The Long-HER study: clinical and molecular analysis of patients with HER2+ advanced breast cancer who become long-term survivors with trastuzumab-based therapy

Angelo Gámez-Pozo, Ramón M Pérez Carrión, Luis Manso, Carmen Crespo, Cesar Mendiola, Rocío López-Vacas, Julia Berges-Soria, Isabel Álvarez López, Mireia Margeli, Juan L Bayo Calero, Xavier González Farre, Ana Santaballa, Eva M Ciruelos, Ruth Afonso, Juan Lao, Gustavo Catalán, José V Álvarez Gallego, José Miramón López, Francisco J Salvador Bofill, Manuel Ruiz BorregoEnrique Espinosa, Juan A Fresno Vara, Pilar Zamora

Research output: Contribution to journalArticleResearchpeer-review

21 Citations (Scopus)


BACKGROUND: Trastuzumab improves survival outcomes in patients with HER2+ metastatic breast cancer. The Long-Her study was designed to identify clinical and molecular markers that could differentiate long-term survivors from patients having early progression after trastuzumab treatment.

METHODS: Data were collected from women with HER2-positive metastatic breast cancer treated with trastuzumab that experienced a response or stable disease during at least 3 years. Patients having a progression in the first year of therapy with trastuzumab were used as a control. Genes related with trastuzumab resistance were identified and investigated for network and gene functional interrelation. Models predicting poor response to trastuzumab were constructed and evaluated. Finally, a mutational status analysis of selected genes was performed in HER2 positive breast cancer samples.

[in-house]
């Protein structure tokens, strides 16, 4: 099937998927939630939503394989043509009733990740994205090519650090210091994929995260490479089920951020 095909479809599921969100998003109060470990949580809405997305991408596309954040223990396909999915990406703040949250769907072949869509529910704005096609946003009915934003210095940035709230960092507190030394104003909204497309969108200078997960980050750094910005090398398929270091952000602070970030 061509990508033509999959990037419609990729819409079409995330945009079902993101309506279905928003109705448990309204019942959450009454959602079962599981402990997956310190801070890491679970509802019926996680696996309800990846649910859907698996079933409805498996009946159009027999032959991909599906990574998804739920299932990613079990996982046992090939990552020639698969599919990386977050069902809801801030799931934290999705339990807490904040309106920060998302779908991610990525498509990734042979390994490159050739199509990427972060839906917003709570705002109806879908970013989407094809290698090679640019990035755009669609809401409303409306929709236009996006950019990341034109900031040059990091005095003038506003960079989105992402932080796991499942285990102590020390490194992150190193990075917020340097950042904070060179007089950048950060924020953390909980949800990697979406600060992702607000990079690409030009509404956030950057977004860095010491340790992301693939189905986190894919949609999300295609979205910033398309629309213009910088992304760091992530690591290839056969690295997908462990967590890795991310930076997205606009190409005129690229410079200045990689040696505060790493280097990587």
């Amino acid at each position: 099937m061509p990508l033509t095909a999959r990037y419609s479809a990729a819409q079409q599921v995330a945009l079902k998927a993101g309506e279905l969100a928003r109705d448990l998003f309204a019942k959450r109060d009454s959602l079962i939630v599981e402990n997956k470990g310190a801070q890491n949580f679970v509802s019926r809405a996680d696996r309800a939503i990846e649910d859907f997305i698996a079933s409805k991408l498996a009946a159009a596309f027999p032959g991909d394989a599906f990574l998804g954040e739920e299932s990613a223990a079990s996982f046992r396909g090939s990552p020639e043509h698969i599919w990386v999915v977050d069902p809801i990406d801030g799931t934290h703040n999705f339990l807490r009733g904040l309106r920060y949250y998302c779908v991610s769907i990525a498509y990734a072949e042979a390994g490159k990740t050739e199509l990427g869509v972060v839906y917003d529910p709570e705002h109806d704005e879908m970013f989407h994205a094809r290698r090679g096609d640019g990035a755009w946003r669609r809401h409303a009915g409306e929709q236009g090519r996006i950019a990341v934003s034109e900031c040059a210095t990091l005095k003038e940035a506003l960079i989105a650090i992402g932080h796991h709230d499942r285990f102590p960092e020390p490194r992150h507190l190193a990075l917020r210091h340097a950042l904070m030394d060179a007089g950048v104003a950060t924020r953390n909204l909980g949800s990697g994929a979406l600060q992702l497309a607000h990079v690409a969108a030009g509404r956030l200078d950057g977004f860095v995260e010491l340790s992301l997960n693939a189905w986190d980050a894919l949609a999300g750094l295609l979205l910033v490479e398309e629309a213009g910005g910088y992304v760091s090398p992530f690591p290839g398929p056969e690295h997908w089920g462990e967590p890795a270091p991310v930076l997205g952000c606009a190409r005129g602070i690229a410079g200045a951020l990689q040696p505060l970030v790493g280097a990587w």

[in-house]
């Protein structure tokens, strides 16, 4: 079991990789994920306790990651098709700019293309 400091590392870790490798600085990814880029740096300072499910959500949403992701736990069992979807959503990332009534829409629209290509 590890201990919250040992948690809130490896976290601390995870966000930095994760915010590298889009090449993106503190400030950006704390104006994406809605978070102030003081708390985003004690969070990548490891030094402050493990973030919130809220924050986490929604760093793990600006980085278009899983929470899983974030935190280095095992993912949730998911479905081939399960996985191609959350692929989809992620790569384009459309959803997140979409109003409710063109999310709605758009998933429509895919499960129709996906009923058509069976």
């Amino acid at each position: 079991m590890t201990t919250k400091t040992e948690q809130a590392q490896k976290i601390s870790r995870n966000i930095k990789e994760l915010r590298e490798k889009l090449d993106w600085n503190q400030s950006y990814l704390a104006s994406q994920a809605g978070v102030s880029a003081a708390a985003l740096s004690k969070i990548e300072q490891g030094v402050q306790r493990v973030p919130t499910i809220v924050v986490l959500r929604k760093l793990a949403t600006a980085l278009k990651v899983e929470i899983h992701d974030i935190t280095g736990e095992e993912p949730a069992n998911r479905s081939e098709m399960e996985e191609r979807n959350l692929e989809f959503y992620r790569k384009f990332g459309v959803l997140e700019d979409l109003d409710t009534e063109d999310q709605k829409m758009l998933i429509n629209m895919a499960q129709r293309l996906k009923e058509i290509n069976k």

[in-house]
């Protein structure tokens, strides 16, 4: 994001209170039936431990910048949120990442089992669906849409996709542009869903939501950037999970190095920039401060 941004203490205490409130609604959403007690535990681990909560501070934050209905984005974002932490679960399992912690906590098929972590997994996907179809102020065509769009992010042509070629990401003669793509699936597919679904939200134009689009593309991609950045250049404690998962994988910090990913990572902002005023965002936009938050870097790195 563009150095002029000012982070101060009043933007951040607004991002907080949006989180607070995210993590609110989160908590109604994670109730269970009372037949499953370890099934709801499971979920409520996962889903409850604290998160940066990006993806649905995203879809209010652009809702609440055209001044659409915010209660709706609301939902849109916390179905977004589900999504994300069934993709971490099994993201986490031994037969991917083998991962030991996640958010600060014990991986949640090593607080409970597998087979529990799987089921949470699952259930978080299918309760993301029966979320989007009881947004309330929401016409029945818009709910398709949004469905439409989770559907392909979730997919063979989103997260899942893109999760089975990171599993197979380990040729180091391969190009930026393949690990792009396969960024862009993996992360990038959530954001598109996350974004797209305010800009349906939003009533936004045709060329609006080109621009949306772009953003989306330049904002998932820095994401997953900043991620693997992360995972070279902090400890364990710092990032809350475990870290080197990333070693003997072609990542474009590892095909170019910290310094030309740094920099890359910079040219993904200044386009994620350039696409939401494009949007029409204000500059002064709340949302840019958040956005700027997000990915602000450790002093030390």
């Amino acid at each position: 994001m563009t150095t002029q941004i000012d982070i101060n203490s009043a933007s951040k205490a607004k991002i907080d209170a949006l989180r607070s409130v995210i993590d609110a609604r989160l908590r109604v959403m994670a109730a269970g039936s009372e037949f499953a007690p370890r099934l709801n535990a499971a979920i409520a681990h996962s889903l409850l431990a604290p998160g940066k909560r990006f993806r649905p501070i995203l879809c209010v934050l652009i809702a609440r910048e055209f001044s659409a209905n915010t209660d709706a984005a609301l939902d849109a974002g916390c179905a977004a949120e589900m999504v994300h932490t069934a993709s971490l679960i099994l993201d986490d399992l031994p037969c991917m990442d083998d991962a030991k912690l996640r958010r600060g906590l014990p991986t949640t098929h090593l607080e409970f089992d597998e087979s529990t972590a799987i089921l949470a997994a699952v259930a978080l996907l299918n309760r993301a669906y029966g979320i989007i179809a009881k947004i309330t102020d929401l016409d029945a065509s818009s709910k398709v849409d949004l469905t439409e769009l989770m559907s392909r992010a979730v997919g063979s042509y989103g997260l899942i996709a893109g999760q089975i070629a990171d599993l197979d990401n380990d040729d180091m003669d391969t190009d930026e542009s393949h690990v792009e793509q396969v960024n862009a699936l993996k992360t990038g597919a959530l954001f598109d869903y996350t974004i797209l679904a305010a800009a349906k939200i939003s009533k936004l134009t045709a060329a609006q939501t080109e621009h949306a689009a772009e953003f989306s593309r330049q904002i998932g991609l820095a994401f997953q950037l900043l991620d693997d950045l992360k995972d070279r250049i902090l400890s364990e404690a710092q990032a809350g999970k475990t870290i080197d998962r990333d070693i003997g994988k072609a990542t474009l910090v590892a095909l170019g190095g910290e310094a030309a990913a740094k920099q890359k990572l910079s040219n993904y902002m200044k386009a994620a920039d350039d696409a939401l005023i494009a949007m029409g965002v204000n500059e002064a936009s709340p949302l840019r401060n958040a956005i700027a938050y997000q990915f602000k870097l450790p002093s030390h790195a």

RESULTS: 103 patients were registered in the Long-HER study, of whom 71 had obtained a durable complete response. Median age was 58 years. Metastatic disease was diagnosed after a median of 24.7 months since primary diagnosis. Metastases were present in the liver (25%), lungs (25%), bones (23%) and soft tissues (23%), with 20% of patients having multiple locations of metastases. Median duration of response was 55 months. The molecular analysis included 35 patients from the group with complete response and 18 patients in a control poor-response group. Absence of trastuzumab as part of adjuvant therapy was the only clinical factor associated with long-term survival. Gene ontology analysis demonstrated that PI3K pathway was associated with poor response to trastuzumab-based therapy: tumours in the control group usually had four or five alterations in this pathway, whereas tumours in the Long-HER group had two alterations at most.

CONCLUSIONS: Trastuzumab may provide a substantial long-term survival benefit in a selected group of patients. Whole genome expression analysis comparing long-term survivors vs. a control group predicted early progression after trastuzumab-based therapy. Multiple alterations in genes related to the PI3K-mTOR pathway seem to be required to confer resistance to this therapy.

Original languageEnglish
Pages (from-to)e109611
JournalPloS one
Issue number10
Publication statusPublished - 2014


  • Adult
  • Aged
  • Aged, 80 and over
  • Antibodies, Monoclonal, Humanized/therapeutic use
  • Breast Neoplasms/drug therapy
  • Gene Expression Profiling
  • Genomics
  • Humans
  • Middle Aged
  • Mutation
  • Phosphatidylinositol 3-Kinases/metabolism
  • Receptor, ErbB-2/metabolism
  • Retrospective Studies
  • Survivors
  • TOR Serine-Threonine Kinases/metabolism
  • Time Factors
  • Trastuzumab
  • Treatment Failure


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